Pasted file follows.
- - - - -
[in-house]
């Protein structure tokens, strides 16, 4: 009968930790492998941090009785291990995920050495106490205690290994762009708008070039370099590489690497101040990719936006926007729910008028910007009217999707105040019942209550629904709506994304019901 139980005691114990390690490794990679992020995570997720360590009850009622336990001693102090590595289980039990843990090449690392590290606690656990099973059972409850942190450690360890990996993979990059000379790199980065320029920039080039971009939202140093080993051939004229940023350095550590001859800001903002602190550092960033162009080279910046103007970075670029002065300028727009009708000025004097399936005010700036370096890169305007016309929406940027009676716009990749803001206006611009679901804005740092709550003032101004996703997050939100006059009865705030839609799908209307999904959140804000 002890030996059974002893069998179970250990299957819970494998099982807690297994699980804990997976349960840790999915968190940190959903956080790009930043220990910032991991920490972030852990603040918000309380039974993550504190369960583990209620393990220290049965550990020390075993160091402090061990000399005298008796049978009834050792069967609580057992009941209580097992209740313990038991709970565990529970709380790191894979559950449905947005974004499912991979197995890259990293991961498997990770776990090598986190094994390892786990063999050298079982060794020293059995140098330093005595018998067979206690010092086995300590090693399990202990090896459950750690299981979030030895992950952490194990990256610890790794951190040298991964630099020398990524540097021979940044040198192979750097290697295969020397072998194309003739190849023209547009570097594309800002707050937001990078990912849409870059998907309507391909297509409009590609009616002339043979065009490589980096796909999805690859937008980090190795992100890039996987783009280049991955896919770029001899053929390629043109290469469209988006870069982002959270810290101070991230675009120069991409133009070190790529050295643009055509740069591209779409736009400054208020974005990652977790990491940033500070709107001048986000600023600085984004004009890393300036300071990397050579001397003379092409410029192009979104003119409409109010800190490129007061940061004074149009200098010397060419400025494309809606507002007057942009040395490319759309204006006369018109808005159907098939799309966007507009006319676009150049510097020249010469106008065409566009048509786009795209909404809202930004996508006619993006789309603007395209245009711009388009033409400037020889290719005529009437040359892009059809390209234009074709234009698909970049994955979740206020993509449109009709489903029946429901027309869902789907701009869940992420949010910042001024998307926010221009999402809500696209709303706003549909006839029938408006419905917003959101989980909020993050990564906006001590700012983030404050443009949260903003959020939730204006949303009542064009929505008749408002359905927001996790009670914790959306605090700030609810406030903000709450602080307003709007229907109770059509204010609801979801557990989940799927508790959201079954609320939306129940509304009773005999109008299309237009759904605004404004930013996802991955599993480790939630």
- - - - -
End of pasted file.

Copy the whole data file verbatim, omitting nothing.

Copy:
[in-house]
């Protein structure tokens, strides 16, 4: 009968930790492998941090009785291990995920050495106490205690290994762009708008070039370099590489690497101040990719936006926007729910008028910007009217999707105040019942209550629904709506994304019901 139980005691114990390690490794990679992020995570997720360590009850009622336990001693102090590595289980039990843990090449690392590290606690656990099973059972409850942190450690360890990996993979990059000379790199980065320029920039080039971009939202140093080993051939004229940023350095550590001859800001903002602190550092960033162009080279910046103007970075670029002065300028727009009708000025004097399936005010700036370096890169305007016309929406940027009676716009990749803001206006611009679901804005740092709550003032101004996703997050939100006059009865705030839609799908209307999904959140804000 002890030996059974002893069998179970250990299957819970494998099982807690297994699980804990997976349960840790999915968190940190959903956080790009930043220990910032991991920490972030852990603040918000309380039974993550504190369960583990209620393990220290049965550990020390075993160091402090061990000399005298008796049978009834050792069967609580057992009941209580097992209740313990038991709970565990529970709380790191894979559950449905947005974004499912991979197995890259990293991961498997990770776990090598986190094994390892786990063999050298079982060794020293059995140098330093005595018998067979206690010092086995300590090693399990202990090896459950750690299981979030030895992950952490194990990256610890790794951190040298991964630099020398990524540097021979940044040198192979750097290697295969020397072998194309003739190849023209547009570097594309800002707050937001990078990912849409870059998907309507391909297509409009590609009616002339043979065009490589980096796909999805690859937008980090190795992100890039996987783009280049991955896919770029001899053929390629043109290469469209988006870069982002959270810290101070991230675009120069991409133009070190790529050295643009055509740069591209779409736009400054208020974005990652977790990491940033500070709107001048986000600023600085984004004009890393300036300071990397050579001397003379092409410029192009979104003119409409109010800190490129007061940061004074149009200098010397060419400025494309809606507002007057942009040395490319759309204006006369018109808005159907098939799309966007507009006319676009150049510097020249010469106008065409566009048509786009795209909404809202930004996508006619993006789309603007395209245009711009388009033409400037020889290719005529009437040359892009059809390209234009074709234009698909970049994955979740206020993509449109009709489903029946429901027309869902789907701009869940992420949010910042001024998307926010221009999402809500696209709303706003549909006839029938408006419905917003959101989980909020993050990564906006001590700012983030404050443009949260903003959020939730204006949303009542064009929505008749408002359905927001996790009670914790959306605090700030609810406030903000709450602080307003709007229907109770059509204010609801979801557990989940799927508790959201079954609320939306129940509304009773005999109008299309237009759904605004404004930013996802991955599993480790939630």